Dr Scott Gottlieb, the former commissioner of the Food and Drug Administration, has said, "The mRNA vaccine seems to be highly effective, two doses of that vaccine against this variant. The viral vector vaccines from (Johnson & Johnson) and AstraZeneca also appear to be effective, about 60 percent effective. The mRNA vaccines are about 88 percent effective. So we have the tools to control this and defeat it. We just need to use those tools."
However, the real-world effectiveness against the Delta Plus variant is expected to be lower.
India is in talks with both the pharma giants for their double-dose vaccines. While Moderna's product won't be available in the country anytime soon, Pfizer said on Tuesday that it was in the final stages of an agreement with India to supply vaccine doses.
Why are there concerns about vaccine efficacies?
The questions regarding the effectiveness of the current generation of vaccines have arisen due to a few key mutations. The AY.1 lineage, or the Delta Plus variant, has a mutation, K417N. The mutation on the spike protein of the virus allows for easier receptor binding.
The K417N mutation was first seen in the Beta variant (B.1.351) and then the Gamma variant (P.1), first identified in South Africa and Brazil respectively. The mutation allowed the virus to evade antibodies in the human body, effectively neutralising the immune response. The virus was able to evade antibodies from previous infections as well as those generated from vaccines.
This is on top of all the mutations of the predecessor variant Delta, which was significantly more transmissible and infectious than the other variants. As more infections mean chances of further mutations, it is for this reason that many health experts have been warning of a potential early third wave due to the Delta Plus variant.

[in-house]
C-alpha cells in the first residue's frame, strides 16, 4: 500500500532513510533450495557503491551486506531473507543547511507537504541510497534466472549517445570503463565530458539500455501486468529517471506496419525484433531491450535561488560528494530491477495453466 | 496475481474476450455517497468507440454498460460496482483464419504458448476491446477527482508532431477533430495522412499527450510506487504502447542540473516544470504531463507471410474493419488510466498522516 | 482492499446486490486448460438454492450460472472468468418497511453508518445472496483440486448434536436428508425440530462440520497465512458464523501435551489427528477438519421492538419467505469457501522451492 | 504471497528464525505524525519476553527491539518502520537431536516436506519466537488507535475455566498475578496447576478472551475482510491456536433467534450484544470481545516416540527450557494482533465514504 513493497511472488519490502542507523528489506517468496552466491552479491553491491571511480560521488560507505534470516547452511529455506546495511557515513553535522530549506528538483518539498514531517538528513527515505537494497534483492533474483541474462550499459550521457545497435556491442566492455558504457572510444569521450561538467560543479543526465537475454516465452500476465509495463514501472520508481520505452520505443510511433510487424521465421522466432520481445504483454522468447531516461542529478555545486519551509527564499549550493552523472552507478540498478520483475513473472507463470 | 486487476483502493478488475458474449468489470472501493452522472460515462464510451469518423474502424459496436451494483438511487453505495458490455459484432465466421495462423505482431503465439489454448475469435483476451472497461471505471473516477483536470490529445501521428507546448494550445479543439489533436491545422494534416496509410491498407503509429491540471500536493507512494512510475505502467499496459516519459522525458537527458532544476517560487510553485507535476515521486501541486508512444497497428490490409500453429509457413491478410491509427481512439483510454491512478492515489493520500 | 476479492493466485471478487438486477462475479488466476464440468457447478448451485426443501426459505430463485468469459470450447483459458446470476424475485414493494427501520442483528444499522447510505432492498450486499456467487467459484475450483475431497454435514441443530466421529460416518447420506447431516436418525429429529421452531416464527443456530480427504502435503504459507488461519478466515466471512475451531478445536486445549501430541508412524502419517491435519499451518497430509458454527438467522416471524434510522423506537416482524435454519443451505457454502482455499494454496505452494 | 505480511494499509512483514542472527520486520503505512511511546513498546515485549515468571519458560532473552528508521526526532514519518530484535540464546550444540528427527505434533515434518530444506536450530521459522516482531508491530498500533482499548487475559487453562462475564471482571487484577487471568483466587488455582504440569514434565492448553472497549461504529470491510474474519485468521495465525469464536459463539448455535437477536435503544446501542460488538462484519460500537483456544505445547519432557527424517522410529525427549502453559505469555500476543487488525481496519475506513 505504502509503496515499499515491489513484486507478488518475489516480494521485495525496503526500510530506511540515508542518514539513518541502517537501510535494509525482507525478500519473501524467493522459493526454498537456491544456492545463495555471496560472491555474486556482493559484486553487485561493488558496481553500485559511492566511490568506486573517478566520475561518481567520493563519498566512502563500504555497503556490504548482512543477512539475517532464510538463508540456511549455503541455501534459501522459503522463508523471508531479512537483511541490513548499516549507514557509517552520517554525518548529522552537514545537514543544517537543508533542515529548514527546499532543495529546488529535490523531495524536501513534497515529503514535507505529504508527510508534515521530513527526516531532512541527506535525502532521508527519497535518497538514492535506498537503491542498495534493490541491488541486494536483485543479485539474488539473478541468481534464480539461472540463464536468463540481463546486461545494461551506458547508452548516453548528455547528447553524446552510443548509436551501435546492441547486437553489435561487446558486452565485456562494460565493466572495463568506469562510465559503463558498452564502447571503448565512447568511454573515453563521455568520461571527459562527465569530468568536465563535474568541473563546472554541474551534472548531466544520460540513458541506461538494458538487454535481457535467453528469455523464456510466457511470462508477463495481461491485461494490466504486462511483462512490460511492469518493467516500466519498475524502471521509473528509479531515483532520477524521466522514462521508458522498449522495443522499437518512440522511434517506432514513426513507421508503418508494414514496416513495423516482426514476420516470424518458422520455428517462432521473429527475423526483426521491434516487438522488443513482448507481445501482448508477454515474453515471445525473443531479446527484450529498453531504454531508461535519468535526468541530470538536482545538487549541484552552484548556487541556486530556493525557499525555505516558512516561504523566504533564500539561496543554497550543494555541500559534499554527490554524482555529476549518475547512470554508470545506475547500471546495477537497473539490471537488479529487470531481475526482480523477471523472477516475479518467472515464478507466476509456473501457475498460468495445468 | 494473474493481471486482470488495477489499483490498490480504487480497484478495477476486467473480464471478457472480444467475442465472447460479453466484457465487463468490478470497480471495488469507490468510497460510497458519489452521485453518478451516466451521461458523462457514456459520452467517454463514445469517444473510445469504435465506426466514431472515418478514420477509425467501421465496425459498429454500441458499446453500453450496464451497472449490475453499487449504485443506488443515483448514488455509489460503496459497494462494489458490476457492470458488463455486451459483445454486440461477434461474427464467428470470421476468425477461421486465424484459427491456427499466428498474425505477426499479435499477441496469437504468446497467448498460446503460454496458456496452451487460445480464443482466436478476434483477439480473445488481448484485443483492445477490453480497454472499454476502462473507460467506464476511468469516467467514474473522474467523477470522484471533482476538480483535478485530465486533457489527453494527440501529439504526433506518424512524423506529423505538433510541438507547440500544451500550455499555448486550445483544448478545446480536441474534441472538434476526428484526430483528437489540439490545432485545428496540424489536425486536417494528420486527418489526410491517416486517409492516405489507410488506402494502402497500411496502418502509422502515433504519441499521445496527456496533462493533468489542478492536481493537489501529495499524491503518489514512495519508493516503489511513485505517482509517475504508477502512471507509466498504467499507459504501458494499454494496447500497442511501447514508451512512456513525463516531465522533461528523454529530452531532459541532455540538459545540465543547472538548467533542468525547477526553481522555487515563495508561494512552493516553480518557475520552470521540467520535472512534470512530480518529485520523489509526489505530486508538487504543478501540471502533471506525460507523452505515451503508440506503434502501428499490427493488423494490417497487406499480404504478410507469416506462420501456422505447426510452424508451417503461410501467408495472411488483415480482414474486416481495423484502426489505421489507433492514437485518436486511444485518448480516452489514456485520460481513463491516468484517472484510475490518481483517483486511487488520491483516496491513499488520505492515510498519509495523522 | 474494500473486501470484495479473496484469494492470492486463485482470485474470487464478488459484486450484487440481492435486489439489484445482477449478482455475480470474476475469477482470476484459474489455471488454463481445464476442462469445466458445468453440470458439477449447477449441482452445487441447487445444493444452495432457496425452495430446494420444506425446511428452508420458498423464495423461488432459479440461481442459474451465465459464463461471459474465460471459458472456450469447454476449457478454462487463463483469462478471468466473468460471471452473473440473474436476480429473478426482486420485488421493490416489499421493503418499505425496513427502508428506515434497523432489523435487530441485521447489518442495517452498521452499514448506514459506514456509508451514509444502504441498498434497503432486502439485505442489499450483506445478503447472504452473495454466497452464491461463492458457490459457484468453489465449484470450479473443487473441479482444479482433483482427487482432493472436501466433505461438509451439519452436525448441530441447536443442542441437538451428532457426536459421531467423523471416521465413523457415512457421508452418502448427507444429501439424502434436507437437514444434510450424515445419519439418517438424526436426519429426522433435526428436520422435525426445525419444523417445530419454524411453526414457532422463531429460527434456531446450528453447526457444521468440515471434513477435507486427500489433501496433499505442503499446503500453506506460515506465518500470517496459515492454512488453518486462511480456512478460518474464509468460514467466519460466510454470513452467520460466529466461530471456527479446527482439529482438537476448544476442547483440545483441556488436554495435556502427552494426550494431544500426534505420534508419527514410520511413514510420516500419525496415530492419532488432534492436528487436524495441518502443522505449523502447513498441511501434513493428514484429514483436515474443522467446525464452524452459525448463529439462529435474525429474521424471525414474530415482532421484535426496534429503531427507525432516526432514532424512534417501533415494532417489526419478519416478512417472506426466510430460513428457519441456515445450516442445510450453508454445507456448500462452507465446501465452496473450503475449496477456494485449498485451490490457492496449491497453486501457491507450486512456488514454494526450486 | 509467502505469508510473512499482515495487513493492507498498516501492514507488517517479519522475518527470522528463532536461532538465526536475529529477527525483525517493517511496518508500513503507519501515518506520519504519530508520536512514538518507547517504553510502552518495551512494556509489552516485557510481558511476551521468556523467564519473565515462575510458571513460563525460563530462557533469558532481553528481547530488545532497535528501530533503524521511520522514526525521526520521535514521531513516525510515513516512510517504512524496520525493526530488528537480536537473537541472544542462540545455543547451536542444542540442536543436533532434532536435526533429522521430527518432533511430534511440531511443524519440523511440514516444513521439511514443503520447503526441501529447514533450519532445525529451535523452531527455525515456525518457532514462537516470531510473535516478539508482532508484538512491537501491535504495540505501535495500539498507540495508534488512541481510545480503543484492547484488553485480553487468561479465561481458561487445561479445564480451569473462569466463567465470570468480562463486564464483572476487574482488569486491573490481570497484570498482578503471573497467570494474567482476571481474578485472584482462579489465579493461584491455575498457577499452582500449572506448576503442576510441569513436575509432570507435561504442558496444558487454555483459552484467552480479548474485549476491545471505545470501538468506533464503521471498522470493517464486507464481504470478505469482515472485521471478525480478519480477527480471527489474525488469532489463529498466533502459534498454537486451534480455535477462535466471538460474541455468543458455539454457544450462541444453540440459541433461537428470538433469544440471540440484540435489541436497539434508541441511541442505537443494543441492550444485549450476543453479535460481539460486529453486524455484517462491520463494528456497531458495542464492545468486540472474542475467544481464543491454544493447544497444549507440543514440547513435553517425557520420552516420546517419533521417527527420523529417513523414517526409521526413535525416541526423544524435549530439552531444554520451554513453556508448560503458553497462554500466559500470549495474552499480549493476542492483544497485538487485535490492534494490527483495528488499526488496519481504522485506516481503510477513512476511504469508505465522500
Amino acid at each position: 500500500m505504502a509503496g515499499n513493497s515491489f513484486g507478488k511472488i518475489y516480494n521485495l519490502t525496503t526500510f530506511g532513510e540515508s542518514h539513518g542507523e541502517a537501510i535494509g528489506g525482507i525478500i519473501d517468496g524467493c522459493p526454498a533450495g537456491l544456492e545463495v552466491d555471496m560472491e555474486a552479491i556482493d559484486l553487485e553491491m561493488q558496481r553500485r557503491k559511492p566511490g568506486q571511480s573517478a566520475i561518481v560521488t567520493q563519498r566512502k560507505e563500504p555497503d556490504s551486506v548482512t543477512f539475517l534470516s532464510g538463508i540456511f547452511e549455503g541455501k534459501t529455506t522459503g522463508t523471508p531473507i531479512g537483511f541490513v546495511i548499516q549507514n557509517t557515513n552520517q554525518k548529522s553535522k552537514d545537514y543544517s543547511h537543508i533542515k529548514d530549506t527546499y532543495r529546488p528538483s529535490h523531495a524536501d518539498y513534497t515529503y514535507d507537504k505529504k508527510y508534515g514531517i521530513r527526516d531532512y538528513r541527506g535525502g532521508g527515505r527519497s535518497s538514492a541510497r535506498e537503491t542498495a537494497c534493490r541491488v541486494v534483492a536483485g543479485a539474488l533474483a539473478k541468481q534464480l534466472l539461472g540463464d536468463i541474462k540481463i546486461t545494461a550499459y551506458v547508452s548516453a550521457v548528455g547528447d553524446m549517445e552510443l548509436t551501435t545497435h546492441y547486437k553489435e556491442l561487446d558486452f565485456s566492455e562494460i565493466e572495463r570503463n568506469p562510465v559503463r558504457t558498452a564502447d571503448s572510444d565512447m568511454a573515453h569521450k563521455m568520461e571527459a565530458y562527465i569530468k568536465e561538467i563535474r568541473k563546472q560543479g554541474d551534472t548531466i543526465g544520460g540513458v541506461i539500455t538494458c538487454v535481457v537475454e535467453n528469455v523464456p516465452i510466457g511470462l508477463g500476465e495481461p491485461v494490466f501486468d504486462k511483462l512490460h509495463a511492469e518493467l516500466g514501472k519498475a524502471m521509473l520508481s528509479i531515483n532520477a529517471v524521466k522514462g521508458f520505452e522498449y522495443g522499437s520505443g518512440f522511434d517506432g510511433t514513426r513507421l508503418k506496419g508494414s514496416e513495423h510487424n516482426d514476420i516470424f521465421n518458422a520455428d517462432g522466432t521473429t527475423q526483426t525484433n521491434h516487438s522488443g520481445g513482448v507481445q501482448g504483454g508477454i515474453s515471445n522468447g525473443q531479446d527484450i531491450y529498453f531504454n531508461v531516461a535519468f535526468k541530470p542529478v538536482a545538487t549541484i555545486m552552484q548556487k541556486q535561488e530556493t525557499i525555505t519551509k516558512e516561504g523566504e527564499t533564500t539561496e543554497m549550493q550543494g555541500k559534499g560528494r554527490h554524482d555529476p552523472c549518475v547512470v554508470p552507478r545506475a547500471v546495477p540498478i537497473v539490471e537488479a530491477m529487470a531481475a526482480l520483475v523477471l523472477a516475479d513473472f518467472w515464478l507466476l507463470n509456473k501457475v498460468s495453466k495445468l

Vaccines are effective
While following COVID-19 protocol and appropriate behaviour is essential in breaking any chains of transmission, it must be understood that vaccines are not completely ineffective.
Vaccines still offer a very high level of protection against hospitalisation and the severity of the disease, even against the Delta variant. While the effective rates are expected to be lower for the Delta plus variant, the amount of protection offered by vaccines against symptomatic infections still remains high.
US infectious disease expert Dr Anthony Fauci said that the vaccines authorized in the US, including the Pfizer/BioNTech vaccine, are effective against the new variant of COVID-19.
A recent study from Public Health England, part of the UK’s Department of Health and Social Care, revealed that protection from requiring hospital treatment for COVID-19 was 71 percent after one dose and at 92 percent after two doses of the Covishield vaccine. The mRNA-based Pfizer vaccine was 94 percent effective in preventing hospitalization after the first dose and 96 percent after completing the inoculation program.
Explained: Delta and Delta Plus variants of COVID-19
Even as triple mutant Delta spreads, causing immense concern across the world, the further evolved Delta Plus lurks around the corner. The earliest sequence of the Plus genome was found in Europe in late March. It is still not a 'variant of concern.'